• Have questions about costs or what the installation process and timelines look like.
  • Not know if your solution is the right one for them.
  • Need more information to see if a systems product integrates with the other ones they use.
  • Not have found the answers to questions they have about the product in your marketing materials.

This person has not only shown a deep interest in your commercial security systems and services, but they have also shown some sort of intent to purchase. They not only like what you offer, but they actually need to buy what you sell. They also may need to make that purchase in the near future.

While defining an MQL can be done manually by an experienced security marketing team, or through automated software that assigns scores, defining an SQL is a little trickier. Typically, this is something that involves a conversation between someone in sales and the potential lead. At the end of that discussion, if the salesperson senses a real opportunity, this person moves into the SQL category.

Why is It Important to Know the Difference Between SQLs and MQLs?

Defining the position of a client in your sales process is critical because it shows who in your company should have the next interaction with them. You can easily lose a sale if you improperly define what the next step should be.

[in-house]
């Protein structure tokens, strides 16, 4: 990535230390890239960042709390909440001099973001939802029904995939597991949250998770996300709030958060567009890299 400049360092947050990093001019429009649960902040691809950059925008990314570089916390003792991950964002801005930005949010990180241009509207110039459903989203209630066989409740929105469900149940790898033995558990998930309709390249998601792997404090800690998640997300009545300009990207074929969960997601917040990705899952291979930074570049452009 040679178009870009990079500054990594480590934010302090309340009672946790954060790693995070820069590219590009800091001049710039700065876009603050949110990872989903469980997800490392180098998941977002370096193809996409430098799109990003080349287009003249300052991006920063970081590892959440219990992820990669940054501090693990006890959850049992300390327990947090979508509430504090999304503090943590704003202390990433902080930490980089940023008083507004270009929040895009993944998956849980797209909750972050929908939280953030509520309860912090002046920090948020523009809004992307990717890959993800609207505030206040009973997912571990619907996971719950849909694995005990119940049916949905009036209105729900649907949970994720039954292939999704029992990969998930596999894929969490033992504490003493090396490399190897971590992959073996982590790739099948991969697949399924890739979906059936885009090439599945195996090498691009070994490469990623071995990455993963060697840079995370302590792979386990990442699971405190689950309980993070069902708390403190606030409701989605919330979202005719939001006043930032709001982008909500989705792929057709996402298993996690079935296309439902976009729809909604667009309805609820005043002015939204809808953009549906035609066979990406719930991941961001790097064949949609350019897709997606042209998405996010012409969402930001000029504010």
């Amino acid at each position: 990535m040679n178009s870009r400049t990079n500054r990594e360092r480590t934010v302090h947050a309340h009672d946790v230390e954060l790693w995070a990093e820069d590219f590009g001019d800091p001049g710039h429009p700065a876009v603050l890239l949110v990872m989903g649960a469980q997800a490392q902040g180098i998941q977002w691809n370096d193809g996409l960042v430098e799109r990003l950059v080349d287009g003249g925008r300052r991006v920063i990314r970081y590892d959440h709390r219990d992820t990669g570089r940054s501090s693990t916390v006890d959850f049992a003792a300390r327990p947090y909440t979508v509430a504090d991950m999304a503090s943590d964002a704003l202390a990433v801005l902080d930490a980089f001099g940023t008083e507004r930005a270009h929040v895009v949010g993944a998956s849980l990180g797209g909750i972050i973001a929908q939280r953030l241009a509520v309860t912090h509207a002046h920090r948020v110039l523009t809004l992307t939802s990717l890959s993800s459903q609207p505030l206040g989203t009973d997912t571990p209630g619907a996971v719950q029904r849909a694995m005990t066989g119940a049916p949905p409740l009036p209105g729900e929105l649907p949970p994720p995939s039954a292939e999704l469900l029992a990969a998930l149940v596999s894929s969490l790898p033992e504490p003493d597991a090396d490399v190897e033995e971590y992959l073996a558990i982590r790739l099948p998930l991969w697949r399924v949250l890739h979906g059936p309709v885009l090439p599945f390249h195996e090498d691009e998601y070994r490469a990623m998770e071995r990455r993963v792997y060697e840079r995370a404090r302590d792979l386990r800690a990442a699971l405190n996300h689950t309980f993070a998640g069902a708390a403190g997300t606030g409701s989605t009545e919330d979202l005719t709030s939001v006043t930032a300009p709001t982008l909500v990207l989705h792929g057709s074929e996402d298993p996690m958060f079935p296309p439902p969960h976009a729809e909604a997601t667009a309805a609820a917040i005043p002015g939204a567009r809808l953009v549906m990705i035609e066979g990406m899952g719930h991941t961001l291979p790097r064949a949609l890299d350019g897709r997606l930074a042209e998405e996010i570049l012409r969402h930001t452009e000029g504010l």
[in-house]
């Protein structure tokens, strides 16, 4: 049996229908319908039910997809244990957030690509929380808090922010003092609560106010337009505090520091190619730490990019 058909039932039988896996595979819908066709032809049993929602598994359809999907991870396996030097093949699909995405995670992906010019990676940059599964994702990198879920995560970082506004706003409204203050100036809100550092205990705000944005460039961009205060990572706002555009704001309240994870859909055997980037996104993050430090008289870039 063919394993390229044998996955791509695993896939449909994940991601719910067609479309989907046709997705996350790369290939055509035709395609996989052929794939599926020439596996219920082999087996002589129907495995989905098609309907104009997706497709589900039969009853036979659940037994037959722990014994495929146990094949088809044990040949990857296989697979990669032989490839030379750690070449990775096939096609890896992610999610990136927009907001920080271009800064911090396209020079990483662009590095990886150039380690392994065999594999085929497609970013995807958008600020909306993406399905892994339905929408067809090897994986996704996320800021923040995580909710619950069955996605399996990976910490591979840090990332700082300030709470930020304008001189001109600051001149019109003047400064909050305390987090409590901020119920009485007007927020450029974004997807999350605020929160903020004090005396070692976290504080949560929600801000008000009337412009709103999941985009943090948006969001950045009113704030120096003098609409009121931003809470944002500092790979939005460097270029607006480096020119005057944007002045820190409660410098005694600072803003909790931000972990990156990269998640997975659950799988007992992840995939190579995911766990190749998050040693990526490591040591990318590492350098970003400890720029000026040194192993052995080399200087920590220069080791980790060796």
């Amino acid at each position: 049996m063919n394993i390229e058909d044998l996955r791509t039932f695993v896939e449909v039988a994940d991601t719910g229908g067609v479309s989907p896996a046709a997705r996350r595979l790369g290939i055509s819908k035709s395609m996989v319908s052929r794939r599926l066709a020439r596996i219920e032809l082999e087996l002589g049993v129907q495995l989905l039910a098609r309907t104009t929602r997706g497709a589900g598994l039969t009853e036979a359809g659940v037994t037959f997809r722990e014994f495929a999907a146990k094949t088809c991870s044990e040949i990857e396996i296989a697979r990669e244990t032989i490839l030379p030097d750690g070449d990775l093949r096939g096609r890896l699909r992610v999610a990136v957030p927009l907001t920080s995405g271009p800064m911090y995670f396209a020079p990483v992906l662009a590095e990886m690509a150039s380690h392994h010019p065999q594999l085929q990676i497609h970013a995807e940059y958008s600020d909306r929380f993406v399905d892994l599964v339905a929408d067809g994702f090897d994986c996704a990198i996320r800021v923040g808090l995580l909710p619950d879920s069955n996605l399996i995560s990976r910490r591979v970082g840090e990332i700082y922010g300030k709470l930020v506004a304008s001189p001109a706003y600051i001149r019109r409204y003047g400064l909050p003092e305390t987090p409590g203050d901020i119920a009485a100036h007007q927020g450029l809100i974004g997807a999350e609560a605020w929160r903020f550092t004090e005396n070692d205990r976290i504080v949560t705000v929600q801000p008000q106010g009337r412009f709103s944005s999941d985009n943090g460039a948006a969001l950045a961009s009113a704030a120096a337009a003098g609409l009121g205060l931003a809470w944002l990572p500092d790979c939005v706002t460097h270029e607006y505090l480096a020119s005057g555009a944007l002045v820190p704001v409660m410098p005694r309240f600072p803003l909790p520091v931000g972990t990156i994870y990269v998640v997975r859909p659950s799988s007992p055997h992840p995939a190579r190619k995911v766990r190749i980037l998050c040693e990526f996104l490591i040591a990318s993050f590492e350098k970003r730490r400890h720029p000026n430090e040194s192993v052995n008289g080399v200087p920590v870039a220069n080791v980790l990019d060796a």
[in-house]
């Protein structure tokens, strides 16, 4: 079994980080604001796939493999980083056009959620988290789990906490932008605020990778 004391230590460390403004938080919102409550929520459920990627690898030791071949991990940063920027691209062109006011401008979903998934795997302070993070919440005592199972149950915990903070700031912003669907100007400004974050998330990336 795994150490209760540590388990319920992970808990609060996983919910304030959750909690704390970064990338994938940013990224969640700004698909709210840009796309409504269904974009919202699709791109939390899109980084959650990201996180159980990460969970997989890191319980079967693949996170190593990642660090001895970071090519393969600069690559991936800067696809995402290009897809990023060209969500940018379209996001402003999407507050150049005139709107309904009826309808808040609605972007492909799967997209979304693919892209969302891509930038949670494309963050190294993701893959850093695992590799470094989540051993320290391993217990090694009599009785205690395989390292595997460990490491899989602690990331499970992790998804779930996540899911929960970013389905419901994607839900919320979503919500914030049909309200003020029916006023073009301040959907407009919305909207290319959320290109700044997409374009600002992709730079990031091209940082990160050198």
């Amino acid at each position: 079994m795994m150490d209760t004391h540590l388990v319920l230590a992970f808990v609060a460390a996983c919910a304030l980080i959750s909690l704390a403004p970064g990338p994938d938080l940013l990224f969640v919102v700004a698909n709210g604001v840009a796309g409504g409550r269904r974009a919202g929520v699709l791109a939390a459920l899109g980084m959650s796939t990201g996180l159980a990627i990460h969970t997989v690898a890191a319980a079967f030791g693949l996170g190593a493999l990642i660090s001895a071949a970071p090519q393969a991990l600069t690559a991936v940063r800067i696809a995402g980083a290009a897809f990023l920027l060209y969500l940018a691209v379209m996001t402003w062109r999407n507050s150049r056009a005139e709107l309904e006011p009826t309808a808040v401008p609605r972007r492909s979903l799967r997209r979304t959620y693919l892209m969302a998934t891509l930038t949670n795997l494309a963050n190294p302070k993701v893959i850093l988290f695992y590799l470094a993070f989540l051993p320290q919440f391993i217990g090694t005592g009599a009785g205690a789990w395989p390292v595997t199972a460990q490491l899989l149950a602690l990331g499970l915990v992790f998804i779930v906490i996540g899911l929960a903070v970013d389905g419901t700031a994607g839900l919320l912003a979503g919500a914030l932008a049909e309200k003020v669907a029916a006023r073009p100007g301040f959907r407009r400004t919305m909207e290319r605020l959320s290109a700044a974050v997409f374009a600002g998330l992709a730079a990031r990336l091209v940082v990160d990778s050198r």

Connecting a customer with sales too early puts the sales team in the position of having to describe the products and services your company offers. That is a marketing task.

Also, if you connect a consumer too soon to sales, they may feel pressured to buy and that may cause them to back off. If it’s a continual problem, then you have the potential to lose huge amounts of profits, and that can significantly impact the success of your business.

How a Marketing Agency Can Help with the Sales Process

A marketing agency that specializes in the security industry performs a variety of essential tasks related to your company’s sales. They inform would-be customers about your products and services through blog articles and social media marketing. Marketing agencies can manage your social media to include interacting with other companies and customers to increase your visibility and illustrate your expertise. They analyze the statistics associated with your sales and marketing to ensure that your company increases its reach and sales and improves your ROI.